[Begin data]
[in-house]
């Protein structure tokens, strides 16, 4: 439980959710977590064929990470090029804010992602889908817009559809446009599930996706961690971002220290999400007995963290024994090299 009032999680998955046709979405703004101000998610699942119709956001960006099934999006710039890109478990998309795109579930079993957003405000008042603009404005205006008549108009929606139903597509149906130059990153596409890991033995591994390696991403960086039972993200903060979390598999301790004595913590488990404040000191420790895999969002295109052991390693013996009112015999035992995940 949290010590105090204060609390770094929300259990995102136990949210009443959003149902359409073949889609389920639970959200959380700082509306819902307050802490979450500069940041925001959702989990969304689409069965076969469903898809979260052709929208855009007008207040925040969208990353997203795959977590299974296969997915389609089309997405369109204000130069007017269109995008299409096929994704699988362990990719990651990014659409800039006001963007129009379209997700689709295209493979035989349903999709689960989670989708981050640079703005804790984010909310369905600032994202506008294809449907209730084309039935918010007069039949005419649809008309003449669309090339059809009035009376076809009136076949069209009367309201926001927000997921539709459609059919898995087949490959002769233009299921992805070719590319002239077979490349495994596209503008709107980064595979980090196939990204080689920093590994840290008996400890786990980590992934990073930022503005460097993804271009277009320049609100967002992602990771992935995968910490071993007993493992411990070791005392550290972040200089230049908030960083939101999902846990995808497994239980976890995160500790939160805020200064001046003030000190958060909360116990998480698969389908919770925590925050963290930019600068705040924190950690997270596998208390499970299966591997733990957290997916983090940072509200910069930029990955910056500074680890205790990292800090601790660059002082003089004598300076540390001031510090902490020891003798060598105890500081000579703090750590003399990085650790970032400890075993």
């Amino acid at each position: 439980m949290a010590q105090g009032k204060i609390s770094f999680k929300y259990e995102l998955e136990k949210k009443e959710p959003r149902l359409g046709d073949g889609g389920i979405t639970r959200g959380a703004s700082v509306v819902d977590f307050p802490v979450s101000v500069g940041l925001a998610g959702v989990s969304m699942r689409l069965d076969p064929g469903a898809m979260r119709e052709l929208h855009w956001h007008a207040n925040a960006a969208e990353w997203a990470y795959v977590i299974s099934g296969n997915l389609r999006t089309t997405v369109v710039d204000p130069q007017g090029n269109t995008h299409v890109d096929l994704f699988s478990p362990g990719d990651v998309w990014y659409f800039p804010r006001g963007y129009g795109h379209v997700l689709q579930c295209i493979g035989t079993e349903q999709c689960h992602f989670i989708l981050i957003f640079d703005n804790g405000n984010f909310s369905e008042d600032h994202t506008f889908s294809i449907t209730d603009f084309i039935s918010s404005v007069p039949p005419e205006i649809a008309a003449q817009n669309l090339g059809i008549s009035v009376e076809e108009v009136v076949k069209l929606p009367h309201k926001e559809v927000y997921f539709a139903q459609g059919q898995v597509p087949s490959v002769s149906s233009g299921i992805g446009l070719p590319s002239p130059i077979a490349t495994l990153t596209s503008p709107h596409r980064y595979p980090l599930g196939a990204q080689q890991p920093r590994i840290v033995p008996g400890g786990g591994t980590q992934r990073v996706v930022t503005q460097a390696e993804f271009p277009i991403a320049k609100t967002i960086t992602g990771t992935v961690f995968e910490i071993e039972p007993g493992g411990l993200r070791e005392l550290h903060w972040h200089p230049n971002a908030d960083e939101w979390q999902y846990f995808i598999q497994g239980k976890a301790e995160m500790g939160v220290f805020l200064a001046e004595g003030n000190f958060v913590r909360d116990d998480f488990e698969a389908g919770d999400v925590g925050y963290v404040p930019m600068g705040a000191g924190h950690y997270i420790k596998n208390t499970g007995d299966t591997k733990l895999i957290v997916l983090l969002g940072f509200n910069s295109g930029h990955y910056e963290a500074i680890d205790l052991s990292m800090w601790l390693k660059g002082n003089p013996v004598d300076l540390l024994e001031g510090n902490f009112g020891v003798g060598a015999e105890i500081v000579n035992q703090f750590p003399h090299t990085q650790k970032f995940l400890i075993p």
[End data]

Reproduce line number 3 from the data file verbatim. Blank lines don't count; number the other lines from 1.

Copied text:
């Amino acid at each position: 439980m949290a010590q105090g009032k204060i609390s770094f999680k929300y259990e995102l998955e136990k949210k009443e959710p959003r149902l359409g046709d073949g889609g389920i979405t639970r959200g959380a703004s700082v509306v819902d977590f307050p802490v979450s101000v500069g940041l925001a998610g959702v989990s969304m699942r689409l069965d076969p064929g469903a898809m979260r119709e052709l929208h855009w956001h007008a207040n925040a960006a969208e990353w997203a990470y795959v977590i299974s099934g296969n997915l389609r999006t089309t997405v369109v710039d204000p130069q007017g090029n269109t995008h299409v890109d096929l994704f699988s478990p362990g990719d990651v998309w990014y659409f800039p804010r006001g963007y129009g795109h379209v997700l689709q579930c295209i493979g035989t079993e349903q999709c689960h992602f989670i989708l981050i957003f640079d703005n804790g405000n984010f909310s369905e008042d600032h994202t506008f889908s294809i449907t209730d603009f084309i039935s918010s404005v007069p039949p005419e205006i649809a008309a003449q817009n669309l090339g059809i008549s009035v009376e076809e108009v009136v076949k069209l929606p009367h309201k926001e559809v927000y997921f539709a139903q459609g059919q898995v597509p087949s490959v002769s149906s233009g299921i992805g446009l070719p590319s002239p130059i077979a490349t495994l990153t596209s503008p709107h596409r980064y595979p980090l599930g196939a990204q080689q890991p920093r590994i840290v033995p008996g400890g786990g591994t980590q992934r990073v996706v930022t503005q460097a390696e993804f271009p277009i991403a320049k609100t967002i960086t992602g990771t992935v961690f995968e910490i071993e039972p007993g493992g411990l993200r070791e005392l550290h903060w972040h200089p230049n971002a908030d960083e939101w979390q999902y846990f995808i598999q497994g239980k976890a301790e995160m500790g939160v220290f805020l200064a001046e004595g003030n000190f958060v913590r909360d116990d998480f488990e698969a389908g919770d999400v925590g925050y963290v404040p930019m600068g705040a000191g924190h950690y997270i420790k596998n208390t499970g007995d299966t591997k733990l895999i957290v997916l983090l969002g940072f509200n910069s295109g930029h990955y910056e963290a500074i680890d205790l052991s990292m800090w601790l390693k660059g002082n003089p013996v004598d300076l540390l024994e001031g510090n902490f009112g020891v003798g060598a015999e105890i500081v000579n035992q703090f750590p003399h090299t990085q650790k970032f995940l400890i075993p």